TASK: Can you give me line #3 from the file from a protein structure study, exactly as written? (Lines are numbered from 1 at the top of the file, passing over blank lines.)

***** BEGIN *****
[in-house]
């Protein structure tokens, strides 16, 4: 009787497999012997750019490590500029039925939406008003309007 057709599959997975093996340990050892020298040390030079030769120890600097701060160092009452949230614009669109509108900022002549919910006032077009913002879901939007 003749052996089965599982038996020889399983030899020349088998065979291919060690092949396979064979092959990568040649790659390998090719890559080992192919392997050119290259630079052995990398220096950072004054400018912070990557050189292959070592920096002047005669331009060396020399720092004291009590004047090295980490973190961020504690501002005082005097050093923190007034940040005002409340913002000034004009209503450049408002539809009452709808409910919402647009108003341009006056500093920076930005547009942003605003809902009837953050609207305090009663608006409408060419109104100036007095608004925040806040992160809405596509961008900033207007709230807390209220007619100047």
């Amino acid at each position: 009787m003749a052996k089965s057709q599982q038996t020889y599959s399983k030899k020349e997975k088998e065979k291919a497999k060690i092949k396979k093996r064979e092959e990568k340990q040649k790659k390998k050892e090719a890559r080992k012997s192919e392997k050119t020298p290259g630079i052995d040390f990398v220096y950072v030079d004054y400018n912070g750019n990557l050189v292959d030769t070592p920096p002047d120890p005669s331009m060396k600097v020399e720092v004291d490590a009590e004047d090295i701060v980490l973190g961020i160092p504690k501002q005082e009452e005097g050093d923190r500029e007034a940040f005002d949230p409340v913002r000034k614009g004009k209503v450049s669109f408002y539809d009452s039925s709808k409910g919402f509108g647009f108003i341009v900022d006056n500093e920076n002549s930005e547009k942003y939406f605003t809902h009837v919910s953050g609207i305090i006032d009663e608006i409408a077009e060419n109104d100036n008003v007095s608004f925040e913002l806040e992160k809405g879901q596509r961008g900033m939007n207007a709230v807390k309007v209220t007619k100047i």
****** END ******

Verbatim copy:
């Amino acid at each position: 009787m003749a052996k089965s057709q599982q038996t020889y599959s399983k030899k020349e997975k088998e065979k291919a497999k060690i092949k396979k093996r064979e092959e990568k340990q040649k790659k390998k050892e090719a890559r080992k012997s192919e392997k050119t020298p290259g630079i052995d040390f990398v220096y950072v030079d004054y400018n912070g750019n990557l050189v292959d030769t070592p920096p002047d120890p005669s331009m060396k600097v020399e720092v004291d490590a009590e004047d090295i701060v980490l973190g961020i160092p504690k501002q005082e009452e005097g050093d923190r500029e007034a940040f005002d949230p409340v913002r000034k614009g004009k209503v450049s669109f408002y539809d009452s039925s709808k409910g919402f509108g647009f108003i341009v900022d006056n500093e920076n002549s930005e547009k942003y939406f605003t809902h009837v919910s953050g609207i305090i006032d009663e608006i409408a077009e060419n109104d100036n008003v007095s608004f925040e913002l806040e992160k809405g879901q596509r961008g900033m939007n207007a709230v807390k309007v209220t007619k100047i």